Even if you were only a goddamn zygote in East Germany, the Stasi still probably had a file on you, documenting that time you cursed when you spilled coffee on your hand, or picked your nose when your crush looked away for like, a minute. Fortunately, you can find out for sure, and read all the boring details about your life by sending a request to the Stasi Records Agency in Berlin.

In the photo above, East Germans sort through records in the Stasi headquarters after it has been stormed by civilians on 4 December 1989. Photo: DPA

I did want to bring up one passage that bothered me. Rev. Jim Wallis, a longtime Religious Left leader, said this about how Democrats have failed in their outreach to his tribe.

‘The fact that one party has strategically used and abused religion, while the other has had a habitually allergic and negative response to religion per se, puts our side in a more difficult position in regard to political influence,’ said the Rev. Jim Wallis, the evangelical social justice advocate who founded the Sojourners community and magazine in 1971.

‘Most progressive religious leaders I talk to, almost all of them, feel dissed by the left,’ he said. ‘The left is really controlled by a lot of secular fundamentalists.’

What. The. Hell.

If the left is ‘controlled by a lot of secular fundamentalists,’ it’s news to me since the Democratic Party is full of people who parade their faith. If Democrats are allergic to religion, they must get a full-blown viral outbreak when it comes to atheism.

Our last President was a man who referenced his Christianity in pretty much every major speech. Our nominee in 2016 was a woman who once taught Sunday school and whose running mate was a former missionary. If those are secular fundamentalists, they’re doing it wrong. (Remember: We have zero members of Congress right now who are openly atheist.)

Furthermore, that phrase ‘secular fundamentalists’ is just plain offensive, as if atheists are demanding that the government force people not to believe in God. There’s a difference between calling for religious neutrality from Washington and changing the Pledge of Allegiance so it says we’re ‘one nation, under no God.’

A ‘secular fundamentalist’ is really just someone who challenges religious beliefs and promotion of God by the government. That’s it. A religious fundamentalist, on the other hand, has very different intentions.

—  Hemant Mehta, “A Powerful Religious Left is Emerging, But They’ll Fail Without Secular Support” (The Friendly Atheist)

ROMANIA. Bucharest. 1989. In an example of acute historical irony, this anticommunist civilian uses an AK-47 to hunt down secret police during the overthrow of Nicolae Ceausescu, Romania’s oppressive communist dictator.

The Romanian Revolution was a period of violent civil unrest in December 1989 and part of the Revolutions of 1989 that occurred in several countries. The Romanian Revolution started in the city of Timișoara and soon spread throughout the country, ultimately culminating in the show trial and execution of longtime Communist leader Nicolae Ceaușescu, and the end of 42 years of Communist rule in Romania. It was also the last removal of a Communist regime in a Warsaw Pact country during the events of 1989, and the only one that violently overthrew a country’s government and executed its leader.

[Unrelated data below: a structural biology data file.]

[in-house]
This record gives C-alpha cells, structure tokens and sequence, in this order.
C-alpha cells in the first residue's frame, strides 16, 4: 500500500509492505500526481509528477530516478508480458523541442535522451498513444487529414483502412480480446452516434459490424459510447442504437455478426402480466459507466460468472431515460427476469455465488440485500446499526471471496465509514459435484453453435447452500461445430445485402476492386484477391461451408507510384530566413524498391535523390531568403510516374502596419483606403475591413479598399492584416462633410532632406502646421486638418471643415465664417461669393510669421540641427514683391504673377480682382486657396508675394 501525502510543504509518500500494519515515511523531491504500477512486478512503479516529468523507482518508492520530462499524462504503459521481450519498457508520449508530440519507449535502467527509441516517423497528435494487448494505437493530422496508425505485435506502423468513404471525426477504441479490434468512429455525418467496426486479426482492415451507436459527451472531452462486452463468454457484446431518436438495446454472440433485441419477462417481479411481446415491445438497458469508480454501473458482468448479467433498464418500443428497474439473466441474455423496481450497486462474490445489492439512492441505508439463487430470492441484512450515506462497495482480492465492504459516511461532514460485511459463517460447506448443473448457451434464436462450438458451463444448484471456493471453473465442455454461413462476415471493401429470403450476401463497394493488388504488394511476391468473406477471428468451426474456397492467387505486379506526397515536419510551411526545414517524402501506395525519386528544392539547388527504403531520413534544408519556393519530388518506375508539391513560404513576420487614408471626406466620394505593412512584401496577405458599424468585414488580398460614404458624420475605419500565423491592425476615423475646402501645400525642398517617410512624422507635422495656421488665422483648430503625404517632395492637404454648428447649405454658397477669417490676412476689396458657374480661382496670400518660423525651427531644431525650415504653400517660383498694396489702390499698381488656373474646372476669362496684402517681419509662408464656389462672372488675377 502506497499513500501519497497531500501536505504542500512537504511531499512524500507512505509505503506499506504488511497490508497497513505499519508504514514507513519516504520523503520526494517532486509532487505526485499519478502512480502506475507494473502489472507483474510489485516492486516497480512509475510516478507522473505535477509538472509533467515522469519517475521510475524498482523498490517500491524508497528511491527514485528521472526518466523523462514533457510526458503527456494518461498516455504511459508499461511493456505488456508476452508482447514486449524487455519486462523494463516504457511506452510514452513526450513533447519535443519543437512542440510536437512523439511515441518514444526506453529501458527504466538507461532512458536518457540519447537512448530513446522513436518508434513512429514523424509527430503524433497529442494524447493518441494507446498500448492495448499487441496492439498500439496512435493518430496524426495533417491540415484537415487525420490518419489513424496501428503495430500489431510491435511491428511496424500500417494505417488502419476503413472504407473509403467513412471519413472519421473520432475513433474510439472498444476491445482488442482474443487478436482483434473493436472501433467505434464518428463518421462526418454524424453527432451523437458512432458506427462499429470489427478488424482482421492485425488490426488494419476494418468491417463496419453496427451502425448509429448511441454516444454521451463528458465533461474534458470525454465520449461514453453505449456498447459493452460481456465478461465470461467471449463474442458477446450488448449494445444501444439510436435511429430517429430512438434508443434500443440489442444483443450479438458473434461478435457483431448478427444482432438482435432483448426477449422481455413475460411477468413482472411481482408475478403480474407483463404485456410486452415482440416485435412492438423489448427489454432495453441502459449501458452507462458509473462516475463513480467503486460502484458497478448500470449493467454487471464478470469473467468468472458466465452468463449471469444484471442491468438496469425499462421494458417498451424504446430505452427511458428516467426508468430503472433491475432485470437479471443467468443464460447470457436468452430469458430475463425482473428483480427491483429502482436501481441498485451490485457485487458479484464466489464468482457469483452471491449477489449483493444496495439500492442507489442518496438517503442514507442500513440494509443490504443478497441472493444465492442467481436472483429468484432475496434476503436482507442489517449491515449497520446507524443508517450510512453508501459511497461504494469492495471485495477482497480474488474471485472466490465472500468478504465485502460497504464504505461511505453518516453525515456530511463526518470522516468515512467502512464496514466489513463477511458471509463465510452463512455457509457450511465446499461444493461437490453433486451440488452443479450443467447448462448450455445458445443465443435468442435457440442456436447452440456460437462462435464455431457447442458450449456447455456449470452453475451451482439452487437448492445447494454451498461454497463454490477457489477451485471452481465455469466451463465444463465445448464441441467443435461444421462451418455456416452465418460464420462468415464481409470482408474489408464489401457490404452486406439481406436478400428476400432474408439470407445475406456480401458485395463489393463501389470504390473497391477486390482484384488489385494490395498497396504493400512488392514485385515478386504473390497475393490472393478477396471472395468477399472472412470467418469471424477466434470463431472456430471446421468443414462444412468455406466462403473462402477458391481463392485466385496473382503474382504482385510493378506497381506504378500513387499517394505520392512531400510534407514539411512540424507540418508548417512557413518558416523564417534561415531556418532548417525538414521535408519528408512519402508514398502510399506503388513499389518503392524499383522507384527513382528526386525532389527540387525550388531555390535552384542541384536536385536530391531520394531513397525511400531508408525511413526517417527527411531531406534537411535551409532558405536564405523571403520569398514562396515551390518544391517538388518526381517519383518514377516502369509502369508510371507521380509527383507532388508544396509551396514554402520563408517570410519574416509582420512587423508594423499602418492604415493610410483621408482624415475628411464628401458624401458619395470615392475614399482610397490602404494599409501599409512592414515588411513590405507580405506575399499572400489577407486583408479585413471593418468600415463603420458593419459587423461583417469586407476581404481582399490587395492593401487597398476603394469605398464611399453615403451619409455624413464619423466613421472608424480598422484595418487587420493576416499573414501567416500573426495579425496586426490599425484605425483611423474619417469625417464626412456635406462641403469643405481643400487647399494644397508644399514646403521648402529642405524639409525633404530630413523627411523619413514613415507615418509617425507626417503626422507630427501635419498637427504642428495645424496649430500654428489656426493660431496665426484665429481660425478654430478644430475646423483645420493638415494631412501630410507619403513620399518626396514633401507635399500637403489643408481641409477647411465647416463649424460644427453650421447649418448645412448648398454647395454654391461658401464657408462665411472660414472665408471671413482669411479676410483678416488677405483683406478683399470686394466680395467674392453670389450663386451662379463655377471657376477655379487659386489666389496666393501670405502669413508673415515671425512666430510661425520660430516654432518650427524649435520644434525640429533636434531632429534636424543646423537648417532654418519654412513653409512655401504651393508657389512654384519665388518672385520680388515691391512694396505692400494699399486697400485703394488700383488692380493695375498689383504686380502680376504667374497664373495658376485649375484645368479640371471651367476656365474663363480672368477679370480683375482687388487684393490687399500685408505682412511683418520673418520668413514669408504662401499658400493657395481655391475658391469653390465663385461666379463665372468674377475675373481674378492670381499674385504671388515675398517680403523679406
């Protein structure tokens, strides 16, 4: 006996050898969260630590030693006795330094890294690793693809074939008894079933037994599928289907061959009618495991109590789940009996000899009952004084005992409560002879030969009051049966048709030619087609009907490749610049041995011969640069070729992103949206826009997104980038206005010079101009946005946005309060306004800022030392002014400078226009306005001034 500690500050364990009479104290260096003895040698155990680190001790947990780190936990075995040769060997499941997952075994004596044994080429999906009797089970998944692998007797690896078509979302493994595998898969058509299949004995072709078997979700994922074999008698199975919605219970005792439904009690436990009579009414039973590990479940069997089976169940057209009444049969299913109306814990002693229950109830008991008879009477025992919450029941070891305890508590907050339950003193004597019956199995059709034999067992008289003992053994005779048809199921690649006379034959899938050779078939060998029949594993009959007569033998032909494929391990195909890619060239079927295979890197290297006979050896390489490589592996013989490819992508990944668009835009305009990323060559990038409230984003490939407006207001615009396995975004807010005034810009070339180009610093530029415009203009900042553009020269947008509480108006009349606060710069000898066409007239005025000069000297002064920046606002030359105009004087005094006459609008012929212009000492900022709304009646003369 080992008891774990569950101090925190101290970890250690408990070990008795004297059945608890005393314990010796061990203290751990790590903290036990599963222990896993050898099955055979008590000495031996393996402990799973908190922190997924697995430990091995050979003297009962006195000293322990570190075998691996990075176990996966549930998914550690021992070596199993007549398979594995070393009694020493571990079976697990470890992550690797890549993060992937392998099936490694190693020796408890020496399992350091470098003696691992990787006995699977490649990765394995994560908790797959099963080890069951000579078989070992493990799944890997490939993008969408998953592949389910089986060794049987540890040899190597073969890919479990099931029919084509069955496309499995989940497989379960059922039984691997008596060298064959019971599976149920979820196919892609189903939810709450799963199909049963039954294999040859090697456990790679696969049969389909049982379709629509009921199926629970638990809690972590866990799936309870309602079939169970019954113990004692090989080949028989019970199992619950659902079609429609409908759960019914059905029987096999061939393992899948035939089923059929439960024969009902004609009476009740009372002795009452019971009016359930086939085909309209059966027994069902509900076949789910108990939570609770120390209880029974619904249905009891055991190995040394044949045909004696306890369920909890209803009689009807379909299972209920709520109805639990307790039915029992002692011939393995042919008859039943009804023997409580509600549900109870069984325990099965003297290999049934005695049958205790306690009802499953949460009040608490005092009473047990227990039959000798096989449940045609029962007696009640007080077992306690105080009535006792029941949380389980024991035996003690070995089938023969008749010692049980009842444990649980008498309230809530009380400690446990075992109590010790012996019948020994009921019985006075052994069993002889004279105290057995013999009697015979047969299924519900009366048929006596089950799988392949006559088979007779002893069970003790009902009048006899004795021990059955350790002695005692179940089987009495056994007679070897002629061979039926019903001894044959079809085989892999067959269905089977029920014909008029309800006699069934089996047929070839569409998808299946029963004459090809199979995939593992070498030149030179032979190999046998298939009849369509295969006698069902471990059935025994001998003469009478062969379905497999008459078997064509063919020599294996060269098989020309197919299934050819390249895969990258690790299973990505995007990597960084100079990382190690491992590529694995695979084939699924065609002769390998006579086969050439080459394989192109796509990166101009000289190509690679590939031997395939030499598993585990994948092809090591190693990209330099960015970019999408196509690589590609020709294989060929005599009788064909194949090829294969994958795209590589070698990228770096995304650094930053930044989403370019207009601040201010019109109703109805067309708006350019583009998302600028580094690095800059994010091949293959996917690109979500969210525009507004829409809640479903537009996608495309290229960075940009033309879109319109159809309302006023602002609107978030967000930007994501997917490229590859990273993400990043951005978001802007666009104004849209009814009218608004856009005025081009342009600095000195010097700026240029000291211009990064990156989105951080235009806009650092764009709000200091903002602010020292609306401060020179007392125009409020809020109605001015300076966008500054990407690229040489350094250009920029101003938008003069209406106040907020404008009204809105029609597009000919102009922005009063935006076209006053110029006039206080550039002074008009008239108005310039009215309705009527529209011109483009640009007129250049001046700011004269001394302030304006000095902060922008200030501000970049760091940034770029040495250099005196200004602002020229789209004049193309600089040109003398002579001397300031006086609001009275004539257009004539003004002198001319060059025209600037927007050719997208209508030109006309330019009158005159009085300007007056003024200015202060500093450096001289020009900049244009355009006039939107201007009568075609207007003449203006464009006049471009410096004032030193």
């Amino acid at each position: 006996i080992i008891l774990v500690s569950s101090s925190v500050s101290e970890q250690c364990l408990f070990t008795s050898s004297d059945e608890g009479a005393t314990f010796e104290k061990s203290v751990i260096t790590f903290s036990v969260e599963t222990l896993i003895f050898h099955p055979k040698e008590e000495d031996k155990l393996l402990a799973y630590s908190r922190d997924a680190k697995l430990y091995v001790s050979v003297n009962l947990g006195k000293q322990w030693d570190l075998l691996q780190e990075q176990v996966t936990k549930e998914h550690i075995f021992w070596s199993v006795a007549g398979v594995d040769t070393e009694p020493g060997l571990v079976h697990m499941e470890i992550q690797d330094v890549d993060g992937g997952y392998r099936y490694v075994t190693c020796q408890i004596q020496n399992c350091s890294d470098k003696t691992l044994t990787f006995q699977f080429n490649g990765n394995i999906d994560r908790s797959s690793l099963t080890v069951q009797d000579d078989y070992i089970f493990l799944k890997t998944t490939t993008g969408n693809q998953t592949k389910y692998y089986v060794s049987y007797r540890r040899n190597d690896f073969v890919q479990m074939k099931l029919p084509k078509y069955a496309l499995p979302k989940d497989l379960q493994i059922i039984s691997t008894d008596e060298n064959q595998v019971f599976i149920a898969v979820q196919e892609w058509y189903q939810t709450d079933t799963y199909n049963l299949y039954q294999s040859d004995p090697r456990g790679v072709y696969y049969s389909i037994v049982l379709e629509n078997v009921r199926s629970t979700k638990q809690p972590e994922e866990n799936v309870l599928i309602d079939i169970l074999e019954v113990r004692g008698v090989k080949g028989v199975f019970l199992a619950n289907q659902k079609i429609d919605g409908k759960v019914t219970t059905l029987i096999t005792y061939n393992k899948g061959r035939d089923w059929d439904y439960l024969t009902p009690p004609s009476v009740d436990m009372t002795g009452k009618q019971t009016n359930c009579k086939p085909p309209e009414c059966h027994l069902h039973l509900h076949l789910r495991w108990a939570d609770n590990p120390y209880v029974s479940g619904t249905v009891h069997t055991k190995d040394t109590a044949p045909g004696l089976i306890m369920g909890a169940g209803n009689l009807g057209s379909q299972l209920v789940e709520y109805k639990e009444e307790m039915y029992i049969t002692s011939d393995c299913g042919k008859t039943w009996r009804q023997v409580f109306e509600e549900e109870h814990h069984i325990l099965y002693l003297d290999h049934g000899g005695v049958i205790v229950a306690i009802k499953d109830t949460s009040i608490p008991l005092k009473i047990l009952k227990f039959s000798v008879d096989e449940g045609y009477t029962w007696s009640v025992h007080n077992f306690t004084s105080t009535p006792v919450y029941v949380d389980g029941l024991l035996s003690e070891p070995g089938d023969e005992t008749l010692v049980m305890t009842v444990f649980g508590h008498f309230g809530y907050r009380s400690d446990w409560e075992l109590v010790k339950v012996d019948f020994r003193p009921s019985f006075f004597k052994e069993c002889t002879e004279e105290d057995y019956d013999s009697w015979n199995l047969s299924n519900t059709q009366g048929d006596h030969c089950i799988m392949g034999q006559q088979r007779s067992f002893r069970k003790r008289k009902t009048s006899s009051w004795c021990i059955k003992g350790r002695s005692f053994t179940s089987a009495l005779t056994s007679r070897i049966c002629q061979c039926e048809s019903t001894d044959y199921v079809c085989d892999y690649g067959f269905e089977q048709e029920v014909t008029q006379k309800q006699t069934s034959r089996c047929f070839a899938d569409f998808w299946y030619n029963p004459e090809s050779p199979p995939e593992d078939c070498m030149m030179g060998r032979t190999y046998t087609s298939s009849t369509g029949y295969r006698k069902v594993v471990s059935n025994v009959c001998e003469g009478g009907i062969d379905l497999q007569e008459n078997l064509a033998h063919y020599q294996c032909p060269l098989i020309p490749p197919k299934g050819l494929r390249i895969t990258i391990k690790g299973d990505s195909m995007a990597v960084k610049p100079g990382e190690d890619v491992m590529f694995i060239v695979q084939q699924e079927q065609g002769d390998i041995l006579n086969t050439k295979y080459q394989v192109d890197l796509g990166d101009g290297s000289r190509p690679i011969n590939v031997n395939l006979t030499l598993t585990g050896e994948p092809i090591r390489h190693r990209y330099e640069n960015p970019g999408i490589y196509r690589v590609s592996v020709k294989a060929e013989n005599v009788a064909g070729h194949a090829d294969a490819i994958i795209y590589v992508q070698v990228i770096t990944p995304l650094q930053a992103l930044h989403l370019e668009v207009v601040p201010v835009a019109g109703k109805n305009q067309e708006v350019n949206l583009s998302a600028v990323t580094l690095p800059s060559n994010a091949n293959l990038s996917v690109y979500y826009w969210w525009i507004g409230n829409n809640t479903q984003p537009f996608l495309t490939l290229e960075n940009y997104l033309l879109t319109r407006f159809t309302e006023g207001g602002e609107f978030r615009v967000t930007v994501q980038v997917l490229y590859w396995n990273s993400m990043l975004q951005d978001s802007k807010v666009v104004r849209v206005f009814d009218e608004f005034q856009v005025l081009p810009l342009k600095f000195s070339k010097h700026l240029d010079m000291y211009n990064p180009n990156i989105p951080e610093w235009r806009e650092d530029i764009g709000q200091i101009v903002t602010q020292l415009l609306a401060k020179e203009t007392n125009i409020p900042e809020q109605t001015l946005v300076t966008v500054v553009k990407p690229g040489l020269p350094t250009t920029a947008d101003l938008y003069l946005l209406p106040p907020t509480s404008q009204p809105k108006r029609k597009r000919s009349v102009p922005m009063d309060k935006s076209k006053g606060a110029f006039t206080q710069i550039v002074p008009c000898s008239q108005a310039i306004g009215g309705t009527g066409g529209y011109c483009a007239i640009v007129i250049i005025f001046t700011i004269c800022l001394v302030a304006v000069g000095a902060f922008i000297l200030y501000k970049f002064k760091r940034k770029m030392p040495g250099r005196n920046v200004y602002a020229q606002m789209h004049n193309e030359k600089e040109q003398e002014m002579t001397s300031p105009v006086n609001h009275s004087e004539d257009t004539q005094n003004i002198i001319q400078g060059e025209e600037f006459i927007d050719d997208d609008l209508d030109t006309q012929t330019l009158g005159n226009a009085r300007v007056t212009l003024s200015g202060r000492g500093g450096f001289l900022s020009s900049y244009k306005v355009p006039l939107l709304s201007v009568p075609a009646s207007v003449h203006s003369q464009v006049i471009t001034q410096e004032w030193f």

Photograph: Christophe Simon/AFP/Getty


In Venezuela, Protest Ranks Grow Broader

By WILLIAM NEUMANFEB. Feb. 24, 2014 (The New York Times)

Photos by Meridith Kohut for The New York Times

SAN CRISTÓBAL, Venezuela — As dawn broke, the residents of a quiet neighborhood here readied for battle. Some piled rocks to be used as projectiles. Others built barricades. A pair of teenagers made firebombs as the adults looked on.

These were not your ordinary urban guerrillas. They included a manicurist, a medical supplies saleswoman, a schoolteacher, a businessman and a hardware store worker.

As the National Guard roared around the corner on motorcycles and in an armored riot vehicle, the people in this tightly knit middle-class neighborhood, who on any other Monday morning would have been heading to work or taking their children to school, rushed into the street, hurling rocks and shouting obscenities. The guardsmen responded with tear gas and shotgun fire, leaving a man bleeding in a doorway.

“We’re normal people, but we’re all affected by what’s happening,” said Carlos Alviarez, 39, who seemed vaguely bewildered to find himself in the middle of the street where the whiff of tear gas lingered. “Look. I’ve got a rock in my hand and I’m the distributor for Adidas eyewear in Venezuela.”

The biggest protests since the death of the longtime leader Hugo Chávez nearly a year ago are sweeping Venezuela, rapidly expanding from the student protests that began this month on a campus in this western city into a much broader array of people across the country. On Monday, residents in Caracas, the capital, and other Venezuelan cities piled furniture, tree limbs, chain-link fence, sewer grates and washing machines to block roads in a coordinated action against the government.

Behind the outpouring is more than the litany of problems that have long bedeviled Venezuela, a country with the world’s largest oil reserves but also one of the highest inflation rates. Adding to the perennial frustrations over violent crime and chronic shortages of basic goods like milk and toilet paper, the outrage is being fueled by President Nicolás Maduro’s aggressive response to public dissent, including deploying hundreds of soldiers here and sending fighter jets to make low, threatening passes over the city.

On Monday, the state governor, who belongs to Mr. Maduro’s party, broke ranks and challenged the president’s tactics, defending the right of students to protest and criticizing the flyovers, a rare dissent from within the government.